By: Maks Ewendt

There’s simply too much streaming content across too many platforms for me to keep up with what movies and shows come out when, much less which are supposed to be good.  To exacerbate the situation, there’s too much sponsored content about streaming content for me to trust that online reviews aren’t all sponsored.  That being the case, I’ve resulted to choosing my next viewing treat by looking for combinations of actors and production companies that I tend to find interesting.  That method recently led me to a Taron Egerton + AppleTV collaboration called Tetris.  Unsurprisingly, it’s a film about the genesis (no Sega pun intended) of the namesake game.

Extremely surprising was my realization around the 20-minute mark that the movie was a homage to the practice of product licensing.  One of my favorite parts about my job is translating legalese to our business clients to explain the impact and the importance of legal terms buried in the seemingly endless waves of contract clauses.  The movie Tetris does an amazing job of bringing to life many of the key hurdles and pitfalls that can accompany product licensing.  Whether you’ve seen the movie or not (and if you’ve read this far about licensing, you probably should), it’s an interesting backdrop to discuss some of the key factors that come up during licensing negotiation.

Who Has the Right to Grant a License?

One of the first questions to answer when licensing a product is does the grantor have the right to grant such a license.  There are two ways in which a grantor can have such a right.  The grantor can either: (i) be the original product inventor/owner that holds all of the rights to make the original grant; or (ii) hold a valid license from another grantor which they intend to sublicense.  Tetris touches on both of these issues.

The original inventor of the game invented it while on the job, complicated by the fact that his job was in communist Russia.  As soon as someone expressed interest in obtaining a license to the game, his first question to his boss was appropriately “Can I license the game?”  Putting a pin in the characteristics of a communist regime for the purposes of this blog, it’s important to note that some employers have clauses regarding intellectual property rights in their employment agreements.  These clauses can stipulate that any IP created during company time, or using company resources, is owned by the company.  In such an instance, the individual may have no personal rights to the invention to grant a license.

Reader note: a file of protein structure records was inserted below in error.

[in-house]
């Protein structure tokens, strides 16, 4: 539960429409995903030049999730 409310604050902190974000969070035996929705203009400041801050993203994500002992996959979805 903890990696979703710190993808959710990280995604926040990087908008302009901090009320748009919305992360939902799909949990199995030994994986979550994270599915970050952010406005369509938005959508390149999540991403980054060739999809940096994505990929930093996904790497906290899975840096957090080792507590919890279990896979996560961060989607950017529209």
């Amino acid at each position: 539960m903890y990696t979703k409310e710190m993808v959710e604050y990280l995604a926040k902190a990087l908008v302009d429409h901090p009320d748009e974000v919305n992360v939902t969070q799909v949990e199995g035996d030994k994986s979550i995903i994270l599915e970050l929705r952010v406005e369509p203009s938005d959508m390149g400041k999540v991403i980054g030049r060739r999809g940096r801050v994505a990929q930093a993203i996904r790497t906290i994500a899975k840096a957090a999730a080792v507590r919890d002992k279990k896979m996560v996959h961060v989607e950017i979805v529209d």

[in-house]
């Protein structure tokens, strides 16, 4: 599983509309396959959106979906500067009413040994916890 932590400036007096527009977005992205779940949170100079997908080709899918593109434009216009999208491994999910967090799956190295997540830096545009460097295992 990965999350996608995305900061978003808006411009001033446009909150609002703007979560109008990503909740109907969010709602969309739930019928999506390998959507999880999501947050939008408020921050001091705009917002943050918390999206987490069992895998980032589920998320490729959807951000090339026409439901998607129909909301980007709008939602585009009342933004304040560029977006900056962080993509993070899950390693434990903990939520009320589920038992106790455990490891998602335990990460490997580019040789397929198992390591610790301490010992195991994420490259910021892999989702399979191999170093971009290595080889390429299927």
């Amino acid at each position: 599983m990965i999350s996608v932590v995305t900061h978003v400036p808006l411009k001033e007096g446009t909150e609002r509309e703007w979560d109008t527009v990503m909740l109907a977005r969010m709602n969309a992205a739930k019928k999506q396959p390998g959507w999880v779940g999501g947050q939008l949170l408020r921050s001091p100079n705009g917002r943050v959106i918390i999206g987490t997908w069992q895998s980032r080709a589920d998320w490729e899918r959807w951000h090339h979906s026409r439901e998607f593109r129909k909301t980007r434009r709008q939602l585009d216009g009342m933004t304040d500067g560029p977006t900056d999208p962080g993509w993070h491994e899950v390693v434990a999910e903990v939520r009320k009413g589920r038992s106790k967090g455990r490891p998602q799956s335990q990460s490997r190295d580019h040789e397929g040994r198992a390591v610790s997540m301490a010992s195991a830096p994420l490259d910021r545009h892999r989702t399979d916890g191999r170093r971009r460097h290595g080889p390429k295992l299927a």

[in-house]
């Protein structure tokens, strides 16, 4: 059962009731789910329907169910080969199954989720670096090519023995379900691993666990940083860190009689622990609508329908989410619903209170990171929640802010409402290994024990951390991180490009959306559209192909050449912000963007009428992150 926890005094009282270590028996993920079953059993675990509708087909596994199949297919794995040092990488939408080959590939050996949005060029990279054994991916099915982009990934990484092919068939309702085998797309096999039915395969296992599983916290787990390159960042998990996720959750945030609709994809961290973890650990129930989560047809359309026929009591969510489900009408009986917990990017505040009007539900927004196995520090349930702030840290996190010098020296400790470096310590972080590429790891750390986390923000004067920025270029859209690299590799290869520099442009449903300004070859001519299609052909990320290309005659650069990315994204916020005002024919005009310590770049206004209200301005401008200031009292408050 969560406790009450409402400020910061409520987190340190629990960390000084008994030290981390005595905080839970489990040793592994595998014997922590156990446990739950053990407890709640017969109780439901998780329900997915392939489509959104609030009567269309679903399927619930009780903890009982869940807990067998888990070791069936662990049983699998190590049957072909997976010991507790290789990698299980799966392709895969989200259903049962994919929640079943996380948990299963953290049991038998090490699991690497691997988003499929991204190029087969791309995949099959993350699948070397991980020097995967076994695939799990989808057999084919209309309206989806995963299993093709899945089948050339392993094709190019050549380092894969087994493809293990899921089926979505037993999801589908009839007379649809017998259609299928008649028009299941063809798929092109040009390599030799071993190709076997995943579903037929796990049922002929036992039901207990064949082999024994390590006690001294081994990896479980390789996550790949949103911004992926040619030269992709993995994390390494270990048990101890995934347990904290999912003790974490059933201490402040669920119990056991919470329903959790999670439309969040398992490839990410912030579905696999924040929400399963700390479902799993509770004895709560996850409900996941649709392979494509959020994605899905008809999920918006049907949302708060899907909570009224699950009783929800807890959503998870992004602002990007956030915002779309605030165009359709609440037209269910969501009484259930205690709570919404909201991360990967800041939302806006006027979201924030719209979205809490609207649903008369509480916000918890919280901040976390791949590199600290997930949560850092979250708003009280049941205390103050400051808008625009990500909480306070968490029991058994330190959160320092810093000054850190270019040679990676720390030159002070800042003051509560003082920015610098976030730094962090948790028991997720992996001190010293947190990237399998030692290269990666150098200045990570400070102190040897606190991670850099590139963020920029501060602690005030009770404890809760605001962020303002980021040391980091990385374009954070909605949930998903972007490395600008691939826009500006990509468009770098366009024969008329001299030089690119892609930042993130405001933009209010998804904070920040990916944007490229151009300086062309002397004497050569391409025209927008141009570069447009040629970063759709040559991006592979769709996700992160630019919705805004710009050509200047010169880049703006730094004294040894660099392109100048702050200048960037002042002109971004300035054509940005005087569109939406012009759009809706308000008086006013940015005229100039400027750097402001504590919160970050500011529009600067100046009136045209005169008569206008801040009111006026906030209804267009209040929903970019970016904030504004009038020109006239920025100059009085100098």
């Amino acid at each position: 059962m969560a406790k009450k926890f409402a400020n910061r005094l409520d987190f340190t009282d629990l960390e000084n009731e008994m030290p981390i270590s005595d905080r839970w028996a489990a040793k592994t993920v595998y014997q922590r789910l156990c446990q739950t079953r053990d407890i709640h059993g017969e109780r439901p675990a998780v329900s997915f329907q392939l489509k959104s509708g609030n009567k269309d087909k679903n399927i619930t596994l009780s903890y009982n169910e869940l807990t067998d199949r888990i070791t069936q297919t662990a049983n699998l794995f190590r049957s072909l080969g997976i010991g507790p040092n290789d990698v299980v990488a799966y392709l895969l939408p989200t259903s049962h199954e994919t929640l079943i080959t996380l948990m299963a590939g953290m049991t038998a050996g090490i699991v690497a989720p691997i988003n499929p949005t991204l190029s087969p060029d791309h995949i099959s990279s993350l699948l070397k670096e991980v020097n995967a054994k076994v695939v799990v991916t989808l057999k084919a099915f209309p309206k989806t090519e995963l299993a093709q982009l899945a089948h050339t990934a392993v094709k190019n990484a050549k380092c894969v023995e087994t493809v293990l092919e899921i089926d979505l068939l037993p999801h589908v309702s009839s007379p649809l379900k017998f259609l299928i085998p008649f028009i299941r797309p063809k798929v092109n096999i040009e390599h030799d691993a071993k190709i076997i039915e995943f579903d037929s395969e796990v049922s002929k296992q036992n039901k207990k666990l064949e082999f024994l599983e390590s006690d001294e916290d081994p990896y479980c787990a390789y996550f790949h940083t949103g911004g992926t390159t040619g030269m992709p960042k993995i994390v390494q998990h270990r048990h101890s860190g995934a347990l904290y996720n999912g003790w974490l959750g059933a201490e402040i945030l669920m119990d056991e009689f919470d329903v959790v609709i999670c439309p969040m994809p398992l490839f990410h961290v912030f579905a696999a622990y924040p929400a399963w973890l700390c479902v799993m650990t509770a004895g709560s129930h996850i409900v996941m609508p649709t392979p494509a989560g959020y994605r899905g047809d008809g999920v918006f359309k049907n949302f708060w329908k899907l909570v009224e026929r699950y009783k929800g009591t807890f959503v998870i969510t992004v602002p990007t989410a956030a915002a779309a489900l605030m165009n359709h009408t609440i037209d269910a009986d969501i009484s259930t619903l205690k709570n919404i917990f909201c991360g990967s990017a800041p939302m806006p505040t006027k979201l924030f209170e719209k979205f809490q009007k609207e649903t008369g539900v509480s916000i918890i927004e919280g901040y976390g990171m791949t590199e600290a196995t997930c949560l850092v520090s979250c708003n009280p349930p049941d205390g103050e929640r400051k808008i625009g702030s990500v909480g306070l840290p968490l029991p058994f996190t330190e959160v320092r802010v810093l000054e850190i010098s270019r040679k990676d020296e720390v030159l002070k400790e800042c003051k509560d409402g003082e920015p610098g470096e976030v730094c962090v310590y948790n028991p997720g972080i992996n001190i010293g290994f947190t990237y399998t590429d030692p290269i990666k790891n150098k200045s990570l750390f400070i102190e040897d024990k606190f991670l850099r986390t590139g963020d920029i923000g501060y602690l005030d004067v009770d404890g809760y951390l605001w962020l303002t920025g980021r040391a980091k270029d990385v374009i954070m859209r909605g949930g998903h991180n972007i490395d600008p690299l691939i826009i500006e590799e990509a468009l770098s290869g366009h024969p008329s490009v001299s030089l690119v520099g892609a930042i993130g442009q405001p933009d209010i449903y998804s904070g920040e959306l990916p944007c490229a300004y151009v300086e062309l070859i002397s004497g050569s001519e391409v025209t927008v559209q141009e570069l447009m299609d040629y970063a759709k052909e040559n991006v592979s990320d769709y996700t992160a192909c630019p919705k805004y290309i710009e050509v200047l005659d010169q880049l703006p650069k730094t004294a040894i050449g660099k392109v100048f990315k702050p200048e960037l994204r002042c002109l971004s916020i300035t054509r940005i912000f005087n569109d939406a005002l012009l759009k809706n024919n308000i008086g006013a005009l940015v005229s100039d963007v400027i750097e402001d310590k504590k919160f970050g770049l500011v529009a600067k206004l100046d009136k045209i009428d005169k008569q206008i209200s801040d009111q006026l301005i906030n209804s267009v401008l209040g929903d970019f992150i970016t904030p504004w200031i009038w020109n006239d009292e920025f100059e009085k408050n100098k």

Once it was determined that the inventor could license the game, the plot continues to thicken as the license ends up taking different forms as it crosses territories, manufacturers, distributors, and delivery methods.  Tracking the types of licenses and their restrictions is a key component to making sure each grantee is operating within their legal rights, and not infringing upon a third-party’s intellectual property rights which could lead to exorbitant damages.  All of these grants and restrictions should be captured in many words within a contract, which leads us to the importance of defined terms.

How Important are Defined Terms?

In short?  Very.  Capitalized terms in contracts are defined terms, and you won’t find their definition in the Webster’s.  The parties to a contract can agree to define a term as anything they mutually agree to and the definition needs to be included in the contract itself (or in an incorporated document referenced by the contract).  One of the most important defined terms when it comes to licensing will always be “Territory.”  How Territory is defined will inform the grantee where it has the licensing rights granted by the agreement.  Without a defined Territory, it can be argued that the license grant was intended to be worldwide, so it’s imperative for the grantor to be specific as to where they intend the particular license to be applicable.  Tetris was being licensed per country and by device type, but a Territory can be a state, region, market type, or even a market size.  An important follow up to the defined Territory is whether the license is exclusive in that Territory or not.  As you can imagine, an exclusive license in Territory is more valuable than a non-exclusive license.